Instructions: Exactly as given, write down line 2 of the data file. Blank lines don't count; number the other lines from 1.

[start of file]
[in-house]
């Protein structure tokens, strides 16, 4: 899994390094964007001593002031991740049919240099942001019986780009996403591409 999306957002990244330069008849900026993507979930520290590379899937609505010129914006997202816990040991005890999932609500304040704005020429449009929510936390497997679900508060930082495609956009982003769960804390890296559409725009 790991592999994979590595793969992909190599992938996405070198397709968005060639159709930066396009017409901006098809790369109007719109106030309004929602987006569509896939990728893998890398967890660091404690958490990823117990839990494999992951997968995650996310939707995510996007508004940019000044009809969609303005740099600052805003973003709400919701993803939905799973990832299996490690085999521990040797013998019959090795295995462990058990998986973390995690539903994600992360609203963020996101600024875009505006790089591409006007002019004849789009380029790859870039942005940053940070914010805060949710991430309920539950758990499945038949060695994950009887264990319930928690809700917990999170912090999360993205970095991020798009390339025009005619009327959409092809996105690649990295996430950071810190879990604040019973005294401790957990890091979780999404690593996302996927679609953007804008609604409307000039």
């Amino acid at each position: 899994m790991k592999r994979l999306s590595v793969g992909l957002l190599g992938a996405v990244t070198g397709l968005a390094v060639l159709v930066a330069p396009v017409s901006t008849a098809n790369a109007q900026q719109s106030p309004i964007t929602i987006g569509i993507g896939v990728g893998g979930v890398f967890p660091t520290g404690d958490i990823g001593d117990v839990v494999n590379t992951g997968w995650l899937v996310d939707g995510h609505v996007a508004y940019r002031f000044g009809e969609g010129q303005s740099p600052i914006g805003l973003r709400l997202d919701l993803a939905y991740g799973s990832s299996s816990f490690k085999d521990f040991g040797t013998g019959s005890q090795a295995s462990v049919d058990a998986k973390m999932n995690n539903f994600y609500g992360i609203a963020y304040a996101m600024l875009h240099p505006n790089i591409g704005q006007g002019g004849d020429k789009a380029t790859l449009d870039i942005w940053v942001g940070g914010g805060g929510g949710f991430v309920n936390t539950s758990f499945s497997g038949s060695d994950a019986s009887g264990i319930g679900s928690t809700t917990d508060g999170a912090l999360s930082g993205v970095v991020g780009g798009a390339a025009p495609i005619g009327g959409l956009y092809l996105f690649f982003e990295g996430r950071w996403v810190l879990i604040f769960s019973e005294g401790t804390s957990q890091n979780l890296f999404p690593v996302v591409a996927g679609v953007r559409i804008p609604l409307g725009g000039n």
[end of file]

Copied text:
């Protein structure tokens, strides 16, 4: 899994390094964007001593002031991740049919240099942001019986780009996403591409 999306957002990244330069008849900026993507979930520290590379899937609505010129914006997202816990040991005890999932609500304040704005020429449009929510936390497997679900508060930082495609956009982003769960804390890296559409725009 790991592999994979590595793969992909190599992938996405070198397709968005060639159709930066396009017409901006098809790369109007719109106030309004929602987006569509896939990728893998890398967890660091404690958490990823117990839990494999992951997968995650996310939707995510996007508004940019000044009809969609303005740099600052805003973003709400919701993803939905799973990832299996490690085999521990040797013998019959090795295995462990058990998986973390995690539903994600992360609203963020996101600024875009505006790089591409006007002019004849789009380029790859870039942005940053940070914010805060949710991430309920539950758990499945038949060695994950009887264990319930928690809700917990999170912090999360993205970095991020798009390339025009005619009327959409092809996105690649990295996430950071810190879990604040019973005294401790957990890091979780999404690593996302996927679609953007804008609604409307000039």